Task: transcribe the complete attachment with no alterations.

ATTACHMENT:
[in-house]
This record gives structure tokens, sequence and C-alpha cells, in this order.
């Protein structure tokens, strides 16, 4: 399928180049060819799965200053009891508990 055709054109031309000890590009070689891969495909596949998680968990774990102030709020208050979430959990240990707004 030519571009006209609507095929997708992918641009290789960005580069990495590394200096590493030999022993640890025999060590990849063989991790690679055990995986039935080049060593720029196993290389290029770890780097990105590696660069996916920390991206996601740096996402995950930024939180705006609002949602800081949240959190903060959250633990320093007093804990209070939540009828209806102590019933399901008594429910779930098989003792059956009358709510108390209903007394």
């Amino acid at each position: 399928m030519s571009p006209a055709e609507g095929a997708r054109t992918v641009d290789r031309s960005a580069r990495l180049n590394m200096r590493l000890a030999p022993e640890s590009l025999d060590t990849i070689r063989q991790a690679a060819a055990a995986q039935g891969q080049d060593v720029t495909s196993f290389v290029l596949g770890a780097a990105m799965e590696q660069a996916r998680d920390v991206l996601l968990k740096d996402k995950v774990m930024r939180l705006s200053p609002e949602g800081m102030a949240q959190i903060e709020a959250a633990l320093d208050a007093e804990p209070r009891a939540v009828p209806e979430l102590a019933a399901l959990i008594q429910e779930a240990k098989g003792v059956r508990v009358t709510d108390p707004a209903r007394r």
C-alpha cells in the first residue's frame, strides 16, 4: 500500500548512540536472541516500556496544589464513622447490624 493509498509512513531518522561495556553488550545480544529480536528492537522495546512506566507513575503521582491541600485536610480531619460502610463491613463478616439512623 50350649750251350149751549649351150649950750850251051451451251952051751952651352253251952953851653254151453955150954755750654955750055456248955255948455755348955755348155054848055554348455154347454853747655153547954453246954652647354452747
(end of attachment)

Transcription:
[in-house]
This record gives structure tokens, sequence and C-alpha cells, in this order.
């Protein structure tokens, strides 16, 4: 399928180049060819799965200053009891508990 055709054109031309000890590009070689891969495909596949998680968990774990102030709020208050979430959990240990707004 030519571009006209609507095929997708992918641009290789960005580069990495590394200096590493030999022993640890025999060590990849063989991790690679055990995986039935080049060593720029196993290389290029770890780097990105590696660069996916920390991206996601740096996402995950930024939180705006609002949602800081949240959190903060959250633990320093007093804990209070939540009828209806102590019933399901008594429910779930098989003792059956009358709510108390209903007394």
């Amino acid at each position: 399928m030519s571009p006209a055709e609507g095929a997708r054109t992918v641009d290789r031309s960005a580069r990495l180049n590394m200096r590493l000890a030999p022993e640890s590009l025999d060590t990849i070689r063989q991790a690679a060819a055990a995986q039935g891969q080049d060593v720029t495909s196993f290389v290029l596949g770890a780097a990105m799965e590696q660069a996916r998680d920390v991206l996601l968990k740096d996402k995950v774990m930024r939180l705006s200053p609002e949602g800081m102030a949240q959190i903060e709020a959250a633990l320093d208050a007093e804990p209070r009891a939540v009828p209806e979430l102590a019933a399901l959990i008594q429910e779930a240990k098989g003792v059956r508990v009358t709510d108390p707004a209903r007394r």
C-alpha cells in the first residue's frame, strides 16, 4: 500500500548512540536472541516500556496544589464513622447490624 493509498509512513531518522561495556553488550545480544529480536528492537522495546512506566507513575503521582491541600485536610480531619460502610463491613463478616439512623 50350649750251350149751549649351150649950750850251051451451251952051751952651352253251952953851653254151453955150954755750654955750055456248955255948455755348955755348155054848055554348455154347454853747655153547954453246954652647354452747